From Gaza, with Love

Monday, April 30, 2012

in solidarity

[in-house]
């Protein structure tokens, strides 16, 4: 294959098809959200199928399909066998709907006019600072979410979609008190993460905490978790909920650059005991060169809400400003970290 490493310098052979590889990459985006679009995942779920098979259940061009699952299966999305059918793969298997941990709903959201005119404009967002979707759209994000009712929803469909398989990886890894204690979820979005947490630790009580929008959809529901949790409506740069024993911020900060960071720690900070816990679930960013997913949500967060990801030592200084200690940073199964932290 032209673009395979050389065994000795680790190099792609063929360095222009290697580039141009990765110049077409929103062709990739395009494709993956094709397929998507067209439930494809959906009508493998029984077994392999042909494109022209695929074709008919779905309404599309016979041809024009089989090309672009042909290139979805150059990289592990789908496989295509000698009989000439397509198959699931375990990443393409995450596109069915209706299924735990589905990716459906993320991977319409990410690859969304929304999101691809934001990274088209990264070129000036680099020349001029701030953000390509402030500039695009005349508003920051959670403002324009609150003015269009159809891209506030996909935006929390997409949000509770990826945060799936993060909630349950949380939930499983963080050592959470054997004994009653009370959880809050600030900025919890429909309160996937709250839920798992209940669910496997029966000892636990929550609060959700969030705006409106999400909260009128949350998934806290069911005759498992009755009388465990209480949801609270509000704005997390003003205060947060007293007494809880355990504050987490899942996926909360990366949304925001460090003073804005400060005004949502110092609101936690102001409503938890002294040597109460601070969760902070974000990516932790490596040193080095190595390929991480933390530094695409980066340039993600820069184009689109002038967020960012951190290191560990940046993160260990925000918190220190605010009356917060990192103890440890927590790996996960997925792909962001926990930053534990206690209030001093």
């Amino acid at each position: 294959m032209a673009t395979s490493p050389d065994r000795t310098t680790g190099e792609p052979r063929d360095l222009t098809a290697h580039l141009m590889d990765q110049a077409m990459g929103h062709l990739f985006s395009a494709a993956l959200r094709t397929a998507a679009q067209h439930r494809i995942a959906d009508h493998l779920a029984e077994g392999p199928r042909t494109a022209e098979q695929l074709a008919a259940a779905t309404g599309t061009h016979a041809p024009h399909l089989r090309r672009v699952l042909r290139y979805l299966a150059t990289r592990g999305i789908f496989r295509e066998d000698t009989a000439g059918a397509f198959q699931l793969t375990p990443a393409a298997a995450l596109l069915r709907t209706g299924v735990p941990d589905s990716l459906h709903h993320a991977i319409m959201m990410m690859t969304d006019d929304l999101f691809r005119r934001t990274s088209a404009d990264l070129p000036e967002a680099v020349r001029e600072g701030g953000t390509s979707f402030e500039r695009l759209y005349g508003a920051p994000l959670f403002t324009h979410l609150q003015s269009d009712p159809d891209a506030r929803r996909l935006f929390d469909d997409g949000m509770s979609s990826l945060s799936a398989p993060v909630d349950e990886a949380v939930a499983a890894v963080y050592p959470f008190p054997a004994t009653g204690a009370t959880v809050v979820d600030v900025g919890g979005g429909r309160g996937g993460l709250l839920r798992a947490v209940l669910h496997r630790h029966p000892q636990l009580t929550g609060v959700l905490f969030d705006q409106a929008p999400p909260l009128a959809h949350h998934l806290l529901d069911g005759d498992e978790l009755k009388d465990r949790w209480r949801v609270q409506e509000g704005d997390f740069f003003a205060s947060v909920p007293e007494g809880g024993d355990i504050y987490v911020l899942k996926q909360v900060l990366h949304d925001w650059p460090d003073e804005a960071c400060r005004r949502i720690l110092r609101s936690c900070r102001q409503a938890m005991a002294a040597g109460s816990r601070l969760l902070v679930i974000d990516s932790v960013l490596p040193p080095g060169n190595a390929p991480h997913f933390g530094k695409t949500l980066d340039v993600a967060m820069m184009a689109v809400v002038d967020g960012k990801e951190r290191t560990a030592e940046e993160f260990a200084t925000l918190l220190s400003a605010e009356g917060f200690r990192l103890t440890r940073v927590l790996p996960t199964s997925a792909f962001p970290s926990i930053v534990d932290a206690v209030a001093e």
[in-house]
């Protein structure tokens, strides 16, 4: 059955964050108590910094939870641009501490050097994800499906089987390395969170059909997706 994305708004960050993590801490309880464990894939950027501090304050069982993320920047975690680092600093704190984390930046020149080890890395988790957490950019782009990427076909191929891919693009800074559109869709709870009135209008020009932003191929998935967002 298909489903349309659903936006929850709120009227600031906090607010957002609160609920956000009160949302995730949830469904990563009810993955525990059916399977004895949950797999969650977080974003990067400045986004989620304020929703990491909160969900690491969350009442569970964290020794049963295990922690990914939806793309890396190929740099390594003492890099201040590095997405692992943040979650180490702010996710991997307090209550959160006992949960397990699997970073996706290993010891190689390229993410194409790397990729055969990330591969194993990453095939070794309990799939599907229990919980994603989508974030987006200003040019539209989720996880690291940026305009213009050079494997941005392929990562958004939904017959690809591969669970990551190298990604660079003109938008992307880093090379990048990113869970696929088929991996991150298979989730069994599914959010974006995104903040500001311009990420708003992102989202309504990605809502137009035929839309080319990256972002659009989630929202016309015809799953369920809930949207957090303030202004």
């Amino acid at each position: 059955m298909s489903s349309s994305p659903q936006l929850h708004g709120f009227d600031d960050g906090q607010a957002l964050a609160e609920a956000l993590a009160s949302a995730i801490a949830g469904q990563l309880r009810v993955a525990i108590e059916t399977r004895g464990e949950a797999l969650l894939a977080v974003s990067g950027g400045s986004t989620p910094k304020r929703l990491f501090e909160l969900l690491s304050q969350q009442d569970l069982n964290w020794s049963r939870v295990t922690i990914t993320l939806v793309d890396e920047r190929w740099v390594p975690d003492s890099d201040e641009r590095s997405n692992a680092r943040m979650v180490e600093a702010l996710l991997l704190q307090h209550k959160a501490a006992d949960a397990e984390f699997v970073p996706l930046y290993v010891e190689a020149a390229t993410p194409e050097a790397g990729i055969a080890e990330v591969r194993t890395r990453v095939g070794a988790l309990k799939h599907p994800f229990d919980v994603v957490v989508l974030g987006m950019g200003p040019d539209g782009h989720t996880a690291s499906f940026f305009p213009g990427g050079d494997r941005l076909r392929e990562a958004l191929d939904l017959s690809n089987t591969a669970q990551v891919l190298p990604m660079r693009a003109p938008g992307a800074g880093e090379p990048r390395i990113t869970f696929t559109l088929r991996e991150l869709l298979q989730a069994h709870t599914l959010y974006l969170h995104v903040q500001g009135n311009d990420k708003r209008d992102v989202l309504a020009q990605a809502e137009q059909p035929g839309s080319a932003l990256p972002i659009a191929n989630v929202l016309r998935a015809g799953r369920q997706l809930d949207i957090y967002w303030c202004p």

Dear Mona, You don't know me - but I have just read your wonderful book, From Gaza with Love. It was given to me as a present last month by my dear friend Julia South from Sheffield. Julia is part of the Sheffield women's organisation (UK) which raises funds for Palestinian women's scholarships. I think perhaps you know her from your visits to England. I am copying this message to her. I wanted to tell you how important your book has been to me and how moved I was to read your blog. I am so amazed by your commitment and resilience in the work you do in Gaza and the ability you have - when things get very very hard - to continue to work and to believe that justice will prevail. I have been active in Palestinian Solidarity work now for almost ten years and am a member of the Brighton and Hove PSC. I am also a feminist and a socialist so have been sympathetic for many years before that. What your book brought home to me was the courage and strength that is demanded - but also what terrible atrocities you have had to endure in Gaza especially during the Israeli Cast Lead operation - for yourself and as a doctor. Reading about your bravery, and your resistance redoubled my own commitment to the campaign in Brighton where I live. I visited the Occupied West Bank in 2004 with a political tour group but have never been to Gaza. I have an older male friend, in Brighton however, who went on the convoy to Gaza a year or two ago taking supplies from Brighton and we have very occasionally met Palestinians who have been able to get out of Gaza. But my real reason for writing now is to tell you about how I incorporated extracts from your blog into a lecture I gave last week at the University of Sussex (although now retired, I am still attached to this university as an honorary professor). I was invited to give a special lecture to 170 first year undergraduate History students (so mostly young people of 18 or 19 years of age. The subject was left open for me to choose - the series was called "The History of Now" and guest lecturers were asked to talk about what kind of history they thought was important or interesting or significant. For ages I felt quite blank about what I could offer them, but I was reading your book and it came to me! My specialism is the value of using personal testimony in History, using oral history, diaries, letters and other personal writing (I am an archivist by profession). I would give them a lecture on the use of personal testimony in history-writing using the very ordinary diary of a woman in Britain during the heavy bombing of Britain during the Second World War but I would bring it up to date with the account of another woman - YOU - living through bombing in present day Gaza. This enabled me to show the students maps and photos of Gaza and describe the Occupation, the history and the extent of the Israeli military onslaught on such a densely populated and small strip of land. I wanted to demonstrate that 'History' isn't safely in the past, but is going on now. Your personal testimony (I read three extracts from your book and described who you were) is a powerful way to illustrate the terrible experiences that the Gazan people have endured, and I hope brings home to quite young people in this country the terrible injustice of the situation. I was a little nervous after the lecture about the reactions both of the students and their regular tutors who were also present. They were too shy to ask many questions at the time. However soon after, some of them emailed me to say I had opened their eyes and they thought the lecture inspiring. Their main tutor told me that in the seminars they held afterwards , they had had to discuss what I had said. She said the seminars - were the best and liveliest she had ever had - the students were so full of questions and ideas. So thank you dear Mona for your eloquent blog which first inspired me and then my students - I hope I will at least have introduced some of the students to the issues about Palestine - I am sure most of them would not even have known where Gaza was before. I hope my lecture sent them to their books and the internet to find out more. I gave out your blog address in a handout together with details of your book. If you ever able to come to England again and it is possible for you to visit Brighton in the south of England, you would be most welcome. I would love to meet you and I would ask my PSC group to support you with travel costs. I know your access to the internet can be intermittent and that you are very busy with very important work so please feel under no obligation to reply. In sisterhood and solidarity, Dorothy